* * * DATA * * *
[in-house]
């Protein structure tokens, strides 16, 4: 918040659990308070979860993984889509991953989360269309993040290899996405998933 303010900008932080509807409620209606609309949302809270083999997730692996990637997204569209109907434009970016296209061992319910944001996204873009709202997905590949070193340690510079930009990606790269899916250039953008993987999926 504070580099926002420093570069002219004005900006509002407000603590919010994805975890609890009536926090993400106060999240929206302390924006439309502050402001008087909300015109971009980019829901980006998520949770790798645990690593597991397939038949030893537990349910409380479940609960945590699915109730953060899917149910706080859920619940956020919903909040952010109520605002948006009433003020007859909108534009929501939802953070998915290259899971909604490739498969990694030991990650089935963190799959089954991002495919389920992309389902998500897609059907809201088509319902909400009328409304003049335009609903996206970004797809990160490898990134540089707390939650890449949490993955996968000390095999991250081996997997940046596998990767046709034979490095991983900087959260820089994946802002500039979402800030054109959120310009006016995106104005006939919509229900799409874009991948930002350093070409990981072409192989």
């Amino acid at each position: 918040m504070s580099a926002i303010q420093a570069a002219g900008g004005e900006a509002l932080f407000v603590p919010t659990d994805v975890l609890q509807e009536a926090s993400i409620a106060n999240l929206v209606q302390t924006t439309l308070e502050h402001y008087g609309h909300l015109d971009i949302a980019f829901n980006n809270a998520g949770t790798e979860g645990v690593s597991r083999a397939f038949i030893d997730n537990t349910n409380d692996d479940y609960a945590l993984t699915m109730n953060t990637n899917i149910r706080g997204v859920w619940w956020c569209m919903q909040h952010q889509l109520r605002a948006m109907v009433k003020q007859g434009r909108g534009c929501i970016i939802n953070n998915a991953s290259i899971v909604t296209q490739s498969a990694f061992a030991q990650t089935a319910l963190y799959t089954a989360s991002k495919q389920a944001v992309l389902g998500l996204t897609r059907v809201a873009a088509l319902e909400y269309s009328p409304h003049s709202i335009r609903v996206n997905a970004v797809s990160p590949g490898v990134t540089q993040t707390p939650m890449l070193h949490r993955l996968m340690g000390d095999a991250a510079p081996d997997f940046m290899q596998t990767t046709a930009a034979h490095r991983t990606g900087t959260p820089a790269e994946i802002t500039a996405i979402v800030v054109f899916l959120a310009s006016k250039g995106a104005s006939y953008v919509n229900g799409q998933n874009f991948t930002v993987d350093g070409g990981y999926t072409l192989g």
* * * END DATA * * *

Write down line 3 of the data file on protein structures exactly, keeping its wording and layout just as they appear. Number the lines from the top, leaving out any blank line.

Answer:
């Amino acid at each position: 918040m504070s580099a926002i303010q420093a570069a002219g900008g004005e900006a509002l932080f407000v603590p919010t659990d994805v975890l609890q509807e009536a926090s993400i409620a106060n999240l929206v209606q302390t924006t439309l308070e502050h402001y008087g609309h909300l015109d971009i949302a980019f829901n980006n809270a998520g949770t790798e979860g645990v690593s597991r083999a397939f038949i030893d997730n537990t349910n409380d692996d479940y609960a945590l993984t699915m109730n953060t990637n899917i149910r706080g997204v859920w619940w956020c569209m919903q909040h952010q889509l109520r605002a948006m109907v009433k003020q007859g434009r909108g534009c929501i970016i939802n953070n998915a991953s290259i899971v909604t296209q490739s498969a990694f061992a030991q990650t089935a319910l963190y799959t089954a989360s991002k495919q389920a944001v992309l389902g998500l996204t897609r059907v809201a873009a088509l319902e909400y269309s009328p409304h003049s709202i335009r609903v996206n997905a970004v797809s990160p590949g490898v990134t540089q993040t707390p939650m890449l070193h949490r993955l996968m340690g000390d095999a991250a510079p081996d997997f940046m290899q596998t990767t046709a930009a034979h490095r991983t990606g900087t959260p820089a790269e994946i802002t500039a996405i979402v800030v054109f899916l959120a310009s006016k250039g995106a104005s006939y953008v919509n229900g799409q998933n874009f991948t930002v993987d350093g070409g990981y999926t072409l192989g």